Thursday, November 10th, 2022, the London tube and overground rail network ground to a halt as transport workers walked off the job, shuttering stations and stranding commuters. This strike was by far the largest of the series of transport strikes and industrial actions undertaken by TSSA (Transport Salaried Staff Association) in November. The TSSA represents almost all workers in the London Underground and a substantial portion of the London Overground. But there are other unions that have threatened or are indeed going to strike. The Bus, Tram, and National Rail Unions have also voted to strike, conducting single-day actions throughout the end of November and the beginning of December. With the Nurse’s and Teachers’ unions also threatening to strike.
The largest of the planned strikes is by UCU (University and College Union), representing nearly 120,000 academics and support staff at Universities around the country. This strike which is to take place over three days from Thursday, November 24th, Friday, November 25th, and Wednesday, November 30th, is the largest university strike in British history.
It is not just striking that is being used by Unions either but also working to rule actions, which is when employees perform duties strictly to the letter of their contract, as well as overtime bans, and refusal to cover for absent colleagues due to strike actions.
But why all of these strikes? While each union has its grievances with its employers, the general cause of these strikes is the UK’s cost of living crisis. For public sector unions, the government and public corporations have offered pay raises well below the inflation rate. An example is the pay rise proposed to UK nurses, which was around 4.75%, whereas as of this writing, the inflation rate is around 10%-12.6% depending on the index. Similarly, the UCU was offered only a 3% pay rise, a pattern that UCU union leaders say follows more than a decade of sub-inflation pay rises, combined with cuts to benefits and increasing insecurity of contracts. Pay rises have been higher for the private sector but have also failed to keep up with the inflation rate.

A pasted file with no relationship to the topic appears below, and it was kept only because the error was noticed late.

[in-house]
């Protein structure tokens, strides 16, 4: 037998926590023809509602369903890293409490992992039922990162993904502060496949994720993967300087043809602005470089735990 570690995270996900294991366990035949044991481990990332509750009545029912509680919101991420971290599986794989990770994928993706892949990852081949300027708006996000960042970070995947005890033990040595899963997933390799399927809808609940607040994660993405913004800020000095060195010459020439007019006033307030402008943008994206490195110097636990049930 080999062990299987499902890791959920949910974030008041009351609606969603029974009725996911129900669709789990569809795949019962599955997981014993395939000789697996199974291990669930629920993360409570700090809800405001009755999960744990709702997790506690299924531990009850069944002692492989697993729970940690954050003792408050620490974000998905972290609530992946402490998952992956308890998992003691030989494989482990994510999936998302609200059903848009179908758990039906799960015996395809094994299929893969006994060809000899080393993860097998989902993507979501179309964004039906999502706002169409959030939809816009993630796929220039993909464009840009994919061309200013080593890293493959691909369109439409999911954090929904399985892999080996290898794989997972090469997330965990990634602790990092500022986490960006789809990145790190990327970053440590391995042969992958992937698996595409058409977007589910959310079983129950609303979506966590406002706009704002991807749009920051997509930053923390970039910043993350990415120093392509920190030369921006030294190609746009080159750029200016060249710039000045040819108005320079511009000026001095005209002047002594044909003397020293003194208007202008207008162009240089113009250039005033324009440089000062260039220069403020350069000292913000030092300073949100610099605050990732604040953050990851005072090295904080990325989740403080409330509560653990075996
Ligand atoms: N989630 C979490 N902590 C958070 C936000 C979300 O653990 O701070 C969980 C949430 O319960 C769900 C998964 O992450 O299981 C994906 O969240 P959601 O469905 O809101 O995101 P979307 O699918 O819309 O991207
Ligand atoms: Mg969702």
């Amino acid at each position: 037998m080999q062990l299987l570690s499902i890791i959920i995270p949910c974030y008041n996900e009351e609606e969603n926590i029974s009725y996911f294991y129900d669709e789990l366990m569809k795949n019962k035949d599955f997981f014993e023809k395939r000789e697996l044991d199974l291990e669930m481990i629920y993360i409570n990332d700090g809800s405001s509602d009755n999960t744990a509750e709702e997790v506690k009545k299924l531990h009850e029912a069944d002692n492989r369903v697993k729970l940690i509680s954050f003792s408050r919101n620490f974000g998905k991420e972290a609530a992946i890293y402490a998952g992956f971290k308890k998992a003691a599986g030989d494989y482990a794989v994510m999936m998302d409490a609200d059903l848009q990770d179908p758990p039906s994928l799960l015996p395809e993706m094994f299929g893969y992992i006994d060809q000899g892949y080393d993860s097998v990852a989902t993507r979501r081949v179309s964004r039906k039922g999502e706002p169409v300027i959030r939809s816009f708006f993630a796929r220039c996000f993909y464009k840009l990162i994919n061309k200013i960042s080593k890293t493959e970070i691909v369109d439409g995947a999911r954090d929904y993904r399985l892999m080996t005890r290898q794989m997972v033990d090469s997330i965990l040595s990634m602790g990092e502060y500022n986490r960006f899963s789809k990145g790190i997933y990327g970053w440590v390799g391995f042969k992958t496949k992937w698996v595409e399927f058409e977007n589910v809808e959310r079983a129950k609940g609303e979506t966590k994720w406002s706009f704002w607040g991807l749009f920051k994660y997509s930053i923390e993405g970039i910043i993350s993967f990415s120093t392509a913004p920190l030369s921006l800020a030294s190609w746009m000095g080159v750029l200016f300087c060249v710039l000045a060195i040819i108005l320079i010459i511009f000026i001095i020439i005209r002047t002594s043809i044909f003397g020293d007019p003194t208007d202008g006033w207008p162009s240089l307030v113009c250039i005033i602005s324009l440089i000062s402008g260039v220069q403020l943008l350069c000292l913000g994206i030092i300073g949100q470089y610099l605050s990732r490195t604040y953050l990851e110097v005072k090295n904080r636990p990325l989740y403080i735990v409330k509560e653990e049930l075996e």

The public has been overwhelmingly supportive of the strikes despite the disruption they have had and will have on the transport, communications, medical, education, and other sectors. According to a BBC poll, 60% of people support workers taking industrial action compared to 33% who oppose it. Some sectors have received more support than others, with support for Teacher and Nurse strikes resting at around 55% to 64%, respectively. At the same time, support for Civil Servants and Barristers’ strikes is about 39% and 33%.
Some Unions have received success in achieving the large pay rises necessary to keep up with the rate of inflation. For example, criminal Barristers in England and Wales received a 15% pay increase. At the same time, Refuse workers in Eastbourne and Bus drivers in Northern London received 11% pay increases.
Significant pay increases do pose some concerns, especially for public sector workers who are paid by the UK government. The fiscal and monetary instability caused by the mini-budget is still being felt and has impacted the long-term economic outlook for the country. Prime Minister Rishi Sunak warned of a “profound economic crisis” with “difficult decisions to come.” What precisely those decisions are is unknown, but they are hypothesized to be some form of government austerity, making it more challenging to provide a more generous pay offer to public sector workers. The Bank of England has also cited concerns that significant pay increases in both the public and private sectors will force businesses to increase their prices, thus reinforcing or even increasing inflation, leading to demands for even higher wages and creating a wage-price spiral.
Others have criticized the public worker’s unions for being unrealistic, most commonly citing nurses’ pay demand, which according to the Guardian, is 5% of the prevailing inflation rate as monitored by the retail price index. While real income for nurses would only increase by 5%, the nominal income paid to nurses would increase by 17.6%. The Health Secretary Steven Barclay has said such demands are “neither reasonable nor affordable”. Similarly, the Vice Chancellors of UK Universities, the ones in charge of managing the University budgets, have not budged in their offer to the UCU despite the strikes.
There is an impasse between the needs of the unions and the needs of the government. The public is caught in the middle. With winter and the holiday season rapidly closing in, disruption and lost productivity seem to be the order of the day. Whether business, government, and unions can come together and hammer out an agreement that will be agreeable before the New Year is determined.